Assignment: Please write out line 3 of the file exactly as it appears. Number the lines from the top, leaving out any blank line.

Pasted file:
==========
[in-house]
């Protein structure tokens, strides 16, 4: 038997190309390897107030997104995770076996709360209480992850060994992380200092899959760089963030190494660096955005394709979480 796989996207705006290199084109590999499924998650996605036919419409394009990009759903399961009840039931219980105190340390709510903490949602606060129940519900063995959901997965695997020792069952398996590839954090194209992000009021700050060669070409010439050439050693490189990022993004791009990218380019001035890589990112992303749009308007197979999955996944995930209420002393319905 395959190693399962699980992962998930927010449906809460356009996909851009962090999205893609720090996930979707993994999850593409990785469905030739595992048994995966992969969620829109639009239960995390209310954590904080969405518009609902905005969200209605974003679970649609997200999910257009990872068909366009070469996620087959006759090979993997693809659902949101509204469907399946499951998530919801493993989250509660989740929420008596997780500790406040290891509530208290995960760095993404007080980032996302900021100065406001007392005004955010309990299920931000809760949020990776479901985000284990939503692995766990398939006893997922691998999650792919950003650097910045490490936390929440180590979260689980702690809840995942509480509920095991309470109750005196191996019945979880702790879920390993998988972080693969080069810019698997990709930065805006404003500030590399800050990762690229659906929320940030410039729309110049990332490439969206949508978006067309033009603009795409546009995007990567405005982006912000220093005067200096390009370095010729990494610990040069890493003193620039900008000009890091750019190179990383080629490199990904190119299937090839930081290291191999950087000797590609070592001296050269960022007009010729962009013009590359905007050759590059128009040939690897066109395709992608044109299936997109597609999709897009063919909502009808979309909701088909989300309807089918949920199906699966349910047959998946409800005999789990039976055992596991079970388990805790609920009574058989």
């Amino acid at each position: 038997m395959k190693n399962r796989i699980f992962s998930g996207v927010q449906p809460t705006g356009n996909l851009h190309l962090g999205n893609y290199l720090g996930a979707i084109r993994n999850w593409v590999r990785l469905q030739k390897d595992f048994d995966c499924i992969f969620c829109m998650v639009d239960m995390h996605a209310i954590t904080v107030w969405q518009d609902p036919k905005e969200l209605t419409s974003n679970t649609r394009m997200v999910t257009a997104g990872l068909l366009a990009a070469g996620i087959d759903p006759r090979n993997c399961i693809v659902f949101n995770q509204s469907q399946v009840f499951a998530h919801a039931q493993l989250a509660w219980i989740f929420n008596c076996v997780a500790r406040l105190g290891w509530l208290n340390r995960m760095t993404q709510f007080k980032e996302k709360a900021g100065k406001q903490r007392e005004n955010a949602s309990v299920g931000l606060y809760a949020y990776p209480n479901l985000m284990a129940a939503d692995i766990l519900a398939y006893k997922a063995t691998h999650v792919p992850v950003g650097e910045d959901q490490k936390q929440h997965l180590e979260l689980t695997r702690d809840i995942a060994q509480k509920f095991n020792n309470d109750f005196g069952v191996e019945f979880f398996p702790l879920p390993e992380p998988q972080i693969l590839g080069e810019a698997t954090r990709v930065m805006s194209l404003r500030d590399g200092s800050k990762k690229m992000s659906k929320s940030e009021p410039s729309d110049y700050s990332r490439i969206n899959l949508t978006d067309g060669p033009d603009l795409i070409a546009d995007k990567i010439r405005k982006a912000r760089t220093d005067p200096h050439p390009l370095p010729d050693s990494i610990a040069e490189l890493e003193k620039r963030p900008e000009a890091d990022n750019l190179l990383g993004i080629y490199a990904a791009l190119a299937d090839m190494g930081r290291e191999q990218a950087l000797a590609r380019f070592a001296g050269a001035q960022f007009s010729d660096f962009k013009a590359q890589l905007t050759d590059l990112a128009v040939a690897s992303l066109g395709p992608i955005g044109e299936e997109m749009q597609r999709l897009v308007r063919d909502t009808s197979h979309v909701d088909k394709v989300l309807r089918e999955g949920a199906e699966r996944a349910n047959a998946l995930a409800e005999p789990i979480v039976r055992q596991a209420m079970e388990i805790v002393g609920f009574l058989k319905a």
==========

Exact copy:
């Amino acid at each position: 038997m395959k190693n399962r796989i699980f992962s998930g996207v927010q449906p809460t705006g356009n996909l851009h190309l962090g999205n893609y290199l720090g996930a979707i084109r993994n999850w593409v590999r990785l469905q030739k390897d595992f048994d995966c499924i992969f969620c829109m998650v639009d239960m995390h996605a209310i954590t904080v107030w969405q518009d609902p036919k905005e969200l209605t419409s974003n679970t649609r394009m997200v999910t257009a997104g990872l068909l366009a990009a070469g996620i087959d759903p006759r090979n993997c399961i693809v659902f949101n995770q509204s469907q399946v009840f499951a998530h919801a039931q493993l989250a509660w219980i989740f929420n008596c076996v997780a500790r406040l105190g290891w509530l208290n340390r995960m760095t993404q709510f007080k980032e996302k709360a900021g100065k406001q903490r007392e005004n955010a949602s309990v299920g931000l606060y809760a949020y990776p209480n479901l985000m284990a129940a939503d692995i766990l519900a398939y006893k997922a063995t691998h999650v792919p992850v950003g650097e910045d959901q490490k936390q929440h997965l180590e979260l689980t695997r702690d809840i995942a060994q509480k509920f095991n020792n309470d109750f005196g069952v191996e019945f979880f398996p702790l879920p390993e992380p998988q972080i693969l590839g080069e810019a698997t954090r990709v930065m805006s194209l404003r500030d590399g200092s800050k990762k690229m992000s659906k929320s940030e009021p410039s729309d110049y700050s990332r490439i969206n899959l949508t978006d067309g060669p033009d603009l795409i070409a546009d995007k990567i010439r405005k982006a912000r760089t220093d005067p200096h050439p390009l370095p010729d050693s990494i610990a040069e490189l890493e003193k620039r963030p900008e000009a890091d990022n750019l190179l990383g993004i080629y490199a990904a791009l190119a299937d090839m190494g930081r290291e191999q990218a950087l000797a590609r380019f070592a001296g050269a001035q960022f007009s010729d660096f962009k013009a590359q890589l905007t050759d590059l990112a128009v040939a690897s992303l066109g395709p992608i955005g044109e299936e997109m749009q597609r999709l897009v308007r063919d909502t009808s197979h979309v909701d088909k394709v989300l309807r089918e999955g949920a199906e699966r996944a349910n047959a998946l995930a409800e005999p789990i979480v039976r055992q596991a209420m079970e388990i805790v002393g609920f009574l058989k319905a």